As a follow up from this discussion on a previous question I asked, I’m wondering how defenders of Pascal’s Wager/“strong” atheists who hold that the probability of God’s existence is zero justify their positions. In order to defend the Wager, many argue that the probability for God’s existence is defined and positive. Atheists, on the other hand, argue that the probability for God’s existence is either zero or infinitesimal (if there is a difference between the two). How are either of these positions justified? It seems that, in general, three strategies can be applied to argue for these conclusions:

  1. Bayesian strategies - Some hold that they can rationally assign any probability to God’s existence as a Bayesian prior. For the atheist, this may well be zero. For a defender of the Wager, this may be any positive value. While an interesting perspective, it is certainly does not carry any power for those who do not accept the priors, making this argument somewhat weak in my eyes.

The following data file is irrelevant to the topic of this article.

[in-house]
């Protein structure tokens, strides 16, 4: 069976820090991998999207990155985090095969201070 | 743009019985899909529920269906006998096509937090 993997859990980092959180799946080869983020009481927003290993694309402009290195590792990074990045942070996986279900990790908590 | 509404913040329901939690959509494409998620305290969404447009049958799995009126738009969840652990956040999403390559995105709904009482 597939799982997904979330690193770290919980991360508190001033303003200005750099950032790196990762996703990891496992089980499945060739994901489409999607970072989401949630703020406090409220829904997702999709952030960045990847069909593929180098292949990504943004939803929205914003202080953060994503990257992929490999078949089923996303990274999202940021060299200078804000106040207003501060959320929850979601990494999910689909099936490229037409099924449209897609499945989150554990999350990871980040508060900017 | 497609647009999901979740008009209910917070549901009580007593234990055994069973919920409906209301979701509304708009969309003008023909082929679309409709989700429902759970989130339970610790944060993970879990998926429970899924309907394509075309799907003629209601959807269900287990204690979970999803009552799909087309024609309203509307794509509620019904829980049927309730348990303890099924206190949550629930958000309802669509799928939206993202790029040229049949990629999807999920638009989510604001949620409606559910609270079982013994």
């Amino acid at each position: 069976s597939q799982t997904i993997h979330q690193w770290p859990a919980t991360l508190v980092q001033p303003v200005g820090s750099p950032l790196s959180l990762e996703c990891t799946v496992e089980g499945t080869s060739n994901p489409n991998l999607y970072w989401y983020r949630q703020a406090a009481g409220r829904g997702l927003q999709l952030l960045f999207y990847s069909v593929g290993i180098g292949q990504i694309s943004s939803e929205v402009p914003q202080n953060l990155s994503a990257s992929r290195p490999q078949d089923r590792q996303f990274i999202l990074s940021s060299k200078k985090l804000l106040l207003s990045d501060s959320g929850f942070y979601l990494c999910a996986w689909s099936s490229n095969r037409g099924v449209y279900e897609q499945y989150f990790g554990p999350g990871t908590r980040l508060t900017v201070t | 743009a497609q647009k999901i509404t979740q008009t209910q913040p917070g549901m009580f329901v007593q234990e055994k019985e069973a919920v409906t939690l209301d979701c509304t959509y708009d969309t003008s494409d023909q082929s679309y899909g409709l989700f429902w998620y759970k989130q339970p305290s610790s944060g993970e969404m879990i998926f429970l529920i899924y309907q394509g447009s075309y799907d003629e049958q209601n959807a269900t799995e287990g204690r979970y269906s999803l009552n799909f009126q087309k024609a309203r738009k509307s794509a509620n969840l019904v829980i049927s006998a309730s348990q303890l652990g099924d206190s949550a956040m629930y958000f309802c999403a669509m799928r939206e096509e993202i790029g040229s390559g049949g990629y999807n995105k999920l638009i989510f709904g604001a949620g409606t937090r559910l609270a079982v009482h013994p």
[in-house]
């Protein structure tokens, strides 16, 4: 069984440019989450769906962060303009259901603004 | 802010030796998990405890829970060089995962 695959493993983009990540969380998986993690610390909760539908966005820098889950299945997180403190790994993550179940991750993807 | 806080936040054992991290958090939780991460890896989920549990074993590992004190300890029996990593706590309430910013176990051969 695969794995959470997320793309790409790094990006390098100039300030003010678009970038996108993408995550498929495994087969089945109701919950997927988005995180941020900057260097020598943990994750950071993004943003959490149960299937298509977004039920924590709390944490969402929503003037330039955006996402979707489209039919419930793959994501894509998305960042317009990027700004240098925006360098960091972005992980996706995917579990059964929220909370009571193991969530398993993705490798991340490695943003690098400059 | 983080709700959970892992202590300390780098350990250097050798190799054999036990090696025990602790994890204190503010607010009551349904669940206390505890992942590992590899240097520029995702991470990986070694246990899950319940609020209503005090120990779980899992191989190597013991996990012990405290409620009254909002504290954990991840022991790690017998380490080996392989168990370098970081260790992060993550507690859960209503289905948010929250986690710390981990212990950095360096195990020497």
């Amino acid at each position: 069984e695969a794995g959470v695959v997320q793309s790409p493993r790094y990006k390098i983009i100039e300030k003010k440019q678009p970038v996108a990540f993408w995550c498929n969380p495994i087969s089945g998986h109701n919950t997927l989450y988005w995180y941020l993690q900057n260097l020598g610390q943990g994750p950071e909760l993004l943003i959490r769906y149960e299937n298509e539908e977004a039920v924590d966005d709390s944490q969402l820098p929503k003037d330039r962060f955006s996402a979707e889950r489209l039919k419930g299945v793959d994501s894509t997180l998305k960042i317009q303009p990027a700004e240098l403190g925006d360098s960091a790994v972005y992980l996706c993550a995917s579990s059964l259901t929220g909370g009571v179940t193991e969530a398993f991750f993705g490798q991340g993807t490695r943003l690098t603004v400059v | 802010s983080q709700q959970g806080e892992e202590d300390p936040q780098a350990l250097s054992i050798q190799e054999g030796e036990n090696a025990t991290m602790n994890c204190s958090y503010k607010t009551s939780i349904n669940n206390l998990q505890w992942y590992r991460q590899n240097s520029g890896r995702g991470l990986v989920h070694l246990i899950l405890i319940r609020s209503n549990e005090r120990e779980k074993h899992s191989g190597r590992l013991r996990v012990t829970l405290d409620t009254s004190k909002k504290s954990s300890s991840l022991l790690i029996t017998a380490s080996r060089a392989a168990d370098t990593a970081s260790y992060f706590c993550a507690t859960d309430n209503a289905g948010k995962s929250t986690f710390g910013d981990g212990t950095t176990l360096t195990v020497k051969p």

2. Deductive arguments - Atheists may argue that the very concept of God is impossible. Let us also not discuss this option - for while it is worthy of consideration, it often seems that a adjustment of definitions is all that is needed to circumvent this objection. For example, many omnipotence paradoxes are raised in objection to God. While it may be problematic on the classical definition of omnipotence, simply adding that omnipotence does not include the power to do the logically impossible is usually enough to get around the paradox. Some stronger objections, such as the problem of evil, may also be used here, but I think that this is out of the scope of this question.
  3. Appeals to the principle of indifference - This seems to be the strongest way to argue in favor of the Wager/atheism here. To put it simply, the principle of indifference assigns a 1/n probability to n events when no other information is available. While this seems intuitive enough, I don’t think that it can be used here. I can think of two major problems to this approach. First, is the principle justified? Wikipedia states, among other objections,